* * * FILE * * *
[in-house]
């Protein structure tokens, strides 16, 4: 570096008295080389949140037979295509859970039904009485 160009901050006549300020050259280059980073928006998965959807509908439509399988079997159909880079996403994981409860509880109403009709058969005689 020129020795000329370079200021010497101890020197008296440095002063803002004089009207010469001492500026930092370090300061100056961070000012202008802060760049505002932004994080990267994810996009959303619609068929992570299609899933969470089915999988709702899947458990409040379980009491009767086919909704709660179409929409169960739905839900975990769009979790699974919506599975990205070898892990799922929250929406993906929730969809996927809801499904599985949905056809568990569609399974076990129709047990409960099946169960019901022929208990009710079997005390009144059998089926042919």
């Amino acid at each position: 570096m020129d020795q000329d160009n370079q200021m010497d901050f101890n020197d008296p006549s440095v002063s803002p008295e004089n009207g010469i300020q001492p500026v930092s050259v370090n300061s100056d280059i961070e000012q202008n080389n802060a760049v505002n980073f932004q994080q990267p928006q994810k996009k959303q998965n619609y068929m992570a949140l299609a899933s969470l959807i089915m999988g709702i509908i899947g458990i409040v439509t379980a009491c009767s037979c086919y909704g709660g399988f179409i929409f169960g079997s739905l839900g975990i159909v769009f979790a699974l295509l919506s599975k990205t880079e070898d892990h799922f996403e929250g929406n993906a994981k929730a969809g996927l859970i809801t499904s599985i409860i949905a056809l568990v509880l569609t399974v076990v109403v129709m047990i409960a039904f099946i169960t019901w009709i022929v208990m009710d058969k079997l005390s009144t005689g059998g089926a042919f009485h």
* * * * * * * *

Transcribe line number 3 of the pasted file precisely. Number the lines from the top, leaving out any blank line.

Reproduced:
């Amino acid at each position: 570096m020129d020795q000329d160009n370079q200021m010497d901050f101890n020197d008296p006549s440095v002063s803002p008295e004089n009207g010469i300020q001492p500026v930092s050259v370090n300061s100056d280059i961070e000012q202008n080389n802060a760049v505002n980073f932004q994080q990267p928006q994810k996009k959303q998965n619609y068929m992570a949140l299609a899933s969470l959807i089915m999988g709702i509908i899947g458990i409040v439509t379980a009491c009767s037979c086919y909704g709660g399988f179409i929409f169960g079997s739905l839900g975990i159909v769009f979790a699974l295509l919506s599975k990205t880079e070898d892990h799922f996403e929250g929406n993906a994981k929730a969809g996927l859970i809801t499904s599985i409860i949905a056809l568990v509880l569609t399974v076990v109403v129709m047990i409960a039904f099946i169960t019901w009709i022929v208990m009710d058969k079997l005390s009144t005689g059998g089926a042919f009485h």